How the pandemic impacted youth sports (for the better)

The pandemic is responsible for changing nearly every facet of our lives. As life went virtual, it also returned to simplicity, pushing us to consider what’s most important.

Much of the focus on the mental health impacts of COVID-19 centered around adults, who were forced to weather difficult transitions to remote work, furloughs, or unemployment. There was also a steady dialogue surrounding teens, who experienced a complete overhaul of their school environments, social activities, and major life events like prom and graduation.

Young children don’t always express discomfort, stress, and depression in the same way as adolescents, but interruptions in their daily routines and access to resources like education, food, and care all took a toll on their psychological well-being — increasing their risk of developmental delays and health issues. As parents, teachers, and coaches looked for ways to bring children vital social interaction and mental stimulation during distancing, every outlet had to be reimagined.

Before the pandemic, youth sports were a source of friendly competition and the foundation for a future of athletic achievement. During the pandemic, they became vital and treasured opportunities for social interaction, needed physical activity, and fun in a world that had become isolating and uncertain. Today, we have an obligation to welcome a new evolution of youth sports that brings children widespread opportunities to build both a successful athletic career and a happier, more fulfilled future – but to do so, we must maintain several important changes that resulted from the pandemic.

Youth sports have forever changed for the better

COVID-19 reminded us not only of the importance of making the most of difficult situations, but also how youth sports can enhance and support children’s mental health and development. At the end of 2020, 73.7% of children who were not involved in sports exhibited signs of anxiety, compared to 18% of children who did participate in youth sports. Furthermore, 68.6% of children who did not play sports reported experiencing depression, compared to 42.1% of child athletes. In a world that was becoming increasingly small and scary for kids, sports became a last beacon of normalcy for many of them – but the way we had to approach it as coaches and mentors was far from business-as-usual. From re-focusing on fun to finding new ways to connect, we had to reconsider all that youth sports could mean.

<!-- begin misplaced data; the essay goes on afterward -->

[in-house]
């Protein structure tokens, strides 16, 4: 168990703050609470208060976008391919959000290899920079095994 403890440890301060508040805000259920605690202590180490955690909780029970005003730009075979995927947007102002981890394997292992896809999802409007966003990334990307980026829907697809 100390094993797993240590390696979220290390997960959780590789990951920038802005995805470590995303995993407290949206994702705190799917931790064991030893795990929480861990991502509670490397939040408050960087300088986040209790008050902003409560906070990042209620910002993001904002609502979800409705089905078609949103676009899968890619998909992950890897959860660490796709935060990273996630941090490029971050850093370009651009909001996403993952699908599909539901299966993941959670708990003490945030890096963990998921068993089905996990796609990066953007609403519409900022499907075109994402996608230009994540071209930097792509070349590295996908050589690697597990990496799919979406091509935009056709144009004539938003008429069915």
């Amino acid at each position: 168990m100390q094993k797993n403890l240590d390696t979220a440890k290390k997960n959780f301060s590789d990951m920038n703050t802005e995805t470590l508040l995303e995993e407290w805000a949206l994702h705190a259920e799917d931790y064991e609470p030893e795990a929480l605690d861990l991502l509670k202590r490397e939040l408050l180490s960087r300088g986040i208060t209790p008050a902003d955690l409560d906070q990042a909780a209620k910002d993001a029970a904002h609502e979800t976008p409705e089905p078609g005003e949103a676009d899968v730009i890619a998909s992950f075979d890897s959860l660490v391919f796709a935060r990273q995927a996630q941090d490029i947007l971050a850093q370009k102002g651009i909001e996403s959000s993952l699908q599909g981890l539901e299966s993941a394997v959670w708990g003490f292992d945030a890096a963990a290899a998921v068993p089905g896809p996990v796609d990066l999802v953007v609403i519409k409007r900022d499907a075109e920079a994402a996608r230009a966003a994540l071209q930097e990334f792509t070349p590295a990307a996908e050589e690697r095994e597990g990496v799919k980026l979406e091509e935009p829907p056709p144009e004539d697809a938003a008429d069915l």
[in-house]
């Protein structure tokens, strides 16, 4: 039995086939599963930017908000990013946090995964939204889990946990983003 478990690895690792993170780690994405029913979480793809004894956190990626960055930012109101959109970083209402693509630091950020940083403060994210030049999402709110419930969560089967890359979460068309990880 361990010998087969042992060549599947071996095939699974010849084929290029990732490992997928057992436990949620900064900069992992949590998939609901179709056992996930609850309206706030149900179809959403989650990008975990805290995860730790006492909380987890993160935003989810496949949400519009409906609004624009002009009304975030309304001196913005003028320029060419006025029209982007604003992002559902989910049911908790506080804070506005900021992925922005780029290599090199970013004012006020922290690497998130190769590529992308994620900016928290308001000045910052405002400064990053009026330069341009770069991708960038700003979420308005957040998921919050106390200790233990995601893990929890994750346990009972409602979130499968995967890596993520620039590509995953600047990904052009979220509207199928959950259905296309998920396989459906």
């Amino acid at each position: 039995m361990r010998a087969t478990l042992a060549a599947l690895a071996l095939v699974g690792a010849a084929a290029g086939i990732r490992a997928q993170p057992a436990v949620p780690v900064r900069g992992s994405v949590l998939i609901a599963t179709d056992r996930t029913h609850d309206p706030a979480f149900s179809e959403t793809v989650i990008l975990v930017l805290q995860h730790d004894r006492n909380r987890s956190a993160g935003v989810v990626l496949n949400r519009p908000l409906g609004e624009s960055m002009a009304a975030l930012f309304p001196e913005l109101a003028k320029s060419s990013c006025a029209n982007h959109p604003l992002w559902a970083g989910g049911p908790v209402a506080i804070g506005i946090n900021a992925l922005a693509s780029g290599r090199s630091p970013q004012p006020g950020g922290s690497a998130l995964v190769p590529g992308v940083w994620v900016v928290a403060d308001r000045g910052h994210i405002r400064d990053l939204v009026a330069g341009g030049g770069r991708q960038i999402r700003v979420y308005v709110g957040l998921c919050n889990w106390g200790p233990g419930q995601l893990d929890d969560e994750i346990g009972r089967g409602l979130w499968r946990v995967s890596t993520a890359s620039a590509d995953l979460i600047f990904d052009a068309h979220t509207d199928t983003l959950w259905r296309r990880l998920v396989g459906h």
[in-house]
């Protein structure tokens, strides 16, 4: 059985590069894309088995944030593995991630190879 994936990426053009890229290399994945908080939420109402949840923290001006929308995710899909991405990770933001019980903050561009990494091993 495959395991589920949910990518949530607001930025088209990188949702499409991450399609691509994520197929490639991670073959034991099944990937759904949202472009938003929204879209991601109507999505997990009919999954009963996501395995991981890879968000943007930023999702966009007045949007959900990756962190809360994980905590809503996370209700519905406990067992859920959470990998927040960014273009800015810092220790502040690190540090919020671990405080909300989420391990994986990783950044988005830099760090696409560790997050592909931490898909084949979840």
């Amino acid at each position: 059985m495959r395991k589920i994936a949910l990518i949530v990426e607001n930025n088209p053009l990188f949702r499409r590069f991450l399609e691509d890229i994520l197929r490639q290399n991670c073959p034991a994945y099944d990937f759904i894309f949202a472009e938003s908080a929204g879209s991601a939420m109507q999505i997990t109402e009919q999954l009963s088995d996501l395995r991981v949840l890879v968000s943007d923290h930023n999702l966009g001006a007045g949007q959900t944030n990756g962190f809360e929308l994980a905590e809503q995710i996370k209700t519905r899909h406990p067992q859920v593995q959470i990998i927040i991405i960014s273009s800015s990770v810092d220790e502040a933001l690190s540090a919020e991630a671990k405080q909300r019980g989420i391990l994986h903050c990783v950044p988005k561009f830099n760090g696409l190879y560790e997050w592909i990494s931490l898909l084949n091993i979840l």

A love of the game was rekindled: For athletes at any level, the joy of playing can often get lost amid the stress of competing or making the cut during tryout season. In fact, the No. 1 reason kids drop out of sports is because they aren’t enjoying themselves. The pandemic made everyone realize what we were taking for granted, and in youth sports, children finally had an opportunity to focus solely on having fun again. We saw a completely new level of engagement from our players after diverging from traditional training methods. Everything became about getting the kids involved, and as a result, they started practicing in their backyards, basements, and even bedrooms for the sheer love of the game. That kind of enthusiasm is an integral part of keeping children involved in sports; in turn, it helps to improve their self-esteem, goal-setting, and leadership skills, which are all more important than the score at the end of the day. Incorporating games and challenges into your in-person training routine is a great way to continue keeping engagement high, while still giving kids the opportunity to have fun.